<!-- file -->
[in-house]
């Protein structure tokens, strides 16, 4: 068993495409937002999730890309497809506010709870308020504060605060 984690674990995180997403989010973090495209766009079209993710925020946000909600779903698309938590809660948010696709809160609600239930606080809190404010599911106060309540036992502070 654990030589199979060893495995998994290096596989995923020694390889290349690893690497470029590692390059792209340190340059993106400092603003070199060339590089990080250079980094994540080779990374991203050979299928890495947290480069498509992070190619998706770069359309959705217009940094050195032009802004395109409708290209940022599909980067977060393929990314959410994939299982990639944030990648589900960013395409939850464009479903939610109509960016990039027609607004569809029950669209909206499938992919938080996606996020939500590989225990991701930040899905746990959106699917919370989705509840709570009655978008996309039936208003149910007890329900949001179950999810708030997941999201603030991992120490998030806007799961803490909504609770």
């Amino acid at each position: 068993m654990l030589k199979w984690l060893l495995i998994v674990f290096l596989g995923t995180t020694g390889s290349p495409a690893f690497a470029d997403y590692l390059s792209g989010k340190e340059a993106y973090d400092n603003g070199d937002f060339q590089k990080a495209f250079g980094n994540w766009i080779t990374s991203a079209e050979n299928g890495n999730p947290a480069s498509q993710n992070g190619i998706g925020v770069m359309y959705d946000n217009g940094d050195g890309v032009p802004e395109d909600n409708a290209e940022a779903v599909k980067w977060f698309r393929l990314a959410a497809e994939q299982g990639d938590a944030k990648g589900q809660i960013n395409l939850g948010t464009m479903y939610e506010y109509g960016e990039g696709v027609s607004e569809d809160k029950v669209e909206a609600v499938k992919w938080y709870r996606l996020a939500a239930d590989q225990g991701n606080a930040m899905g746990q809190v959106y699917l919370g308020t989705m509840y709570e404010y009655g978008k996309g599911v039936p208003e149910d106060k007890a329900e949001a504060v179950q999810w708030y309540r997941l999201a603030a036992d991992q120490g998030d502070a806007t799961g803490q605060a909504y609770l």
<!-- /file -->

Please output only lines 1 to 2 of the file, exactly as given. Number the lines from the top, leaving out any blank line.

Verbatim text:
[in-house]
């Protein structure tokens, strides 16, 4: 068993495409937002999730890309497809506010709870308020504060605060 984690674990995180997403989010973090495209766009079209993710925020946000909600779903698309938590809660948010696709809160609600239930606080809190404010599911106060309540036992502070 654990030589199979060893495995998994290096596989995923020694390889290349690893690497470029590692390059792209340190340059993106400092603003070199060339590089990080250079980094994540080779990374991203050979299928890495947290480069498509992070190619998706770069359309959705217009940094050195032009802004395109409708290209940022599909980067977060393929990314959410994939299982990639944030990648589900960013395409939850464009479903939610109509960016990039027609607004569809029950669209909206499938992919938080996606996020939500590989225990991701930040899905746990959106699917919370989705509840709570009655978008996309039936208003149910007890329900949001179950999810708030997941999201603030991992120490998030806007799961803490909504609770």